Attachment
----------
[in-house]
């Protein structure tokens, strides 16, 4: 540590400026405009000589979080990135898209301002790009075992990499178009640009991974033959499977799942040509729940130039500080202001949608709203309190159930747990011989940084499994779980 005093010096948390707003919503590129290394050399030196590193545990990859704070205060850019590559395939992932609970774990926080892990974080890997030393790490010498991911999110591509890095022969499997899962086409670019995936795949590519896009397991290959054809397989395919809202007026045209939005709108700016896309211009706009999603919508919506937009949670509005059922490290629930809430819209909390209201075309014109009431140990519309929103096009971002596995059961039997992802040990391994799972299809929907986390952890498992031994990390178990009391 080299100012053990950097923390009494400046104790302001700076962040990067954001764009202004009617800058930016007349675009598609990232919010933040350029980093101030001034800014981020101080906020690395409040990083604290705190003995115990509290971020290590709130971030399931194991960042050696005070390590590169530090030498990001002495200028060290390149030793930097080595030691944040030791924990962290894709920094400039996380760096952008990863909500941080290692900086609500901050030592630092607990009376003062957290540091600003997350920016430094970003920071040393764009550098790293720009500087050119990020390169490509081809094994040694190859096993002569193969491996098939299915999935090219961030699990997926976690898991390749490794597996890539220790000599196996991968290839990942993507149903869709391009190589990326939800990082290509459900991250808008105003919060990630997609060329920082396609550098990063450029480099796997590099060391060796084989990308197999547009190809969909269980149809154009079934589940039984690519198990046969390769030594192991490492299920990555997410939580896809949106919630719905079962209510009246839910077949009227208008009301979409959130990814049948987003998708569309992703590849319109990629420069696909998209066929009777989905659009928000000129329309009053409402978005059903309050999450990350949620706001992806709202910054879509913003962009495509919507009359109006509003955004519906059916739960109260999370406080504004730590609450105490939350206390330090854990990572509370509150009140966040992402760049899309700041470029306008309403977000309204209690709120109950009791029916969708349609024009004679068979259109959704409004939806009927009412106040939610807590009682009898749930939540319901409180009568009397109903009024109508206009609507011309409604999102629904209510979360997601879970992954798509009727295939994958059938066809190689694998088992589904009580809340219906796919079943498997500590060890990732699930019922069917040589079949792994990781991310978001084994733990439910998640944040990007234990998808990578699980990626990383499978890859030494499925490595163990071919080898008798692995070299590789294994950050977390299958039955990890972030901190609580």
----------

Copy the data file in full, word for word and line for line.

[in-house]
């Protein structure tokens, strides 16, 4: 540590400026405009000589979080990135898209301002790009075992990499178009640009991974033959499977799942040509729940130039500080202001949608709203309190159930747990011989940084499994779980 005093010096948390707003919503590129290394050399030196590193545990990859704070205060850019590559395939992932609970774990926080892990974080890997030393790490010498991911999110591509890095022969499997899962086409670019995936795949590519896009397991290959054809397989395919809202007026045209939005709108700016896309211009706009999603919508919506937009949670509005059922490290629930809430819209909390209201075309014109009431140990519309929103096009971002596995059961039997992802040990391994799972299809929907986390952890498992031994990390178990009391 080299100012053990950097923390009494400046104790302001700076962040990067954001764009202004009617800058930016007349675009598609990232919010933040350029980093101030001034800014981020101080906020690395409040990083604290705190003995115990509290971020290590709130971030399931194991960042050696005070390590590169530090030498990001002495200028060290390149030793930097080595030691944040030791924990962290894709920094400039996380760096952008990863909500941080290692900086609500901050030592630092607990009376003062957290540091600003997350920016430094970003920071040393764009550098790293720009500087050119990020390169490509081809094994040694190859096993002569193969491996098939299915999935090219961030699990997926976690898991390749490794597996890539220790000599196996991968290839990942993507149903869709391009190589990326939800990082290509459900991250808008105003919060990630997609060329920082396609550098990063450029480099796997590099060391060796084989990308197999547009190809969909269980149809154009079934589940039984690519198990046969390769030594192991490492299920990555997410939580896809949106919630719905079962209510009246839910077949009227208008009301979409959130990814049948987003998708569309992703590849319109990629420069696909998209066929009777989905659009928000000129329309009053409402978005059903309050999450990350949620706001992806709202910054879509913003962009495509919507009359109006509003955004519906059916739960109260999370406080504004730590609450105490939350206390330090854990990572509370509150009140966040992402760049899309700041470029306008309403977000309204209690709120109950009791029916969708349609024009004679068979259109959704409004939806009927009412106040939610807590009682009898749930939540319901409180009568009397109903009024109508206009609507011309409604999102629904209510979360997601879970992954798509009727295939994958059938066809190689694998088992589904009580809340219906796919079943498997500590060890990732699930019922069917040589079949792994990781991310978001084994733990439910998640944040990007234990998808990578699980990626990383499978890859030494499925490595163990071919080898008798692995070299590789294994950050977390299958039955990890972030901190609580």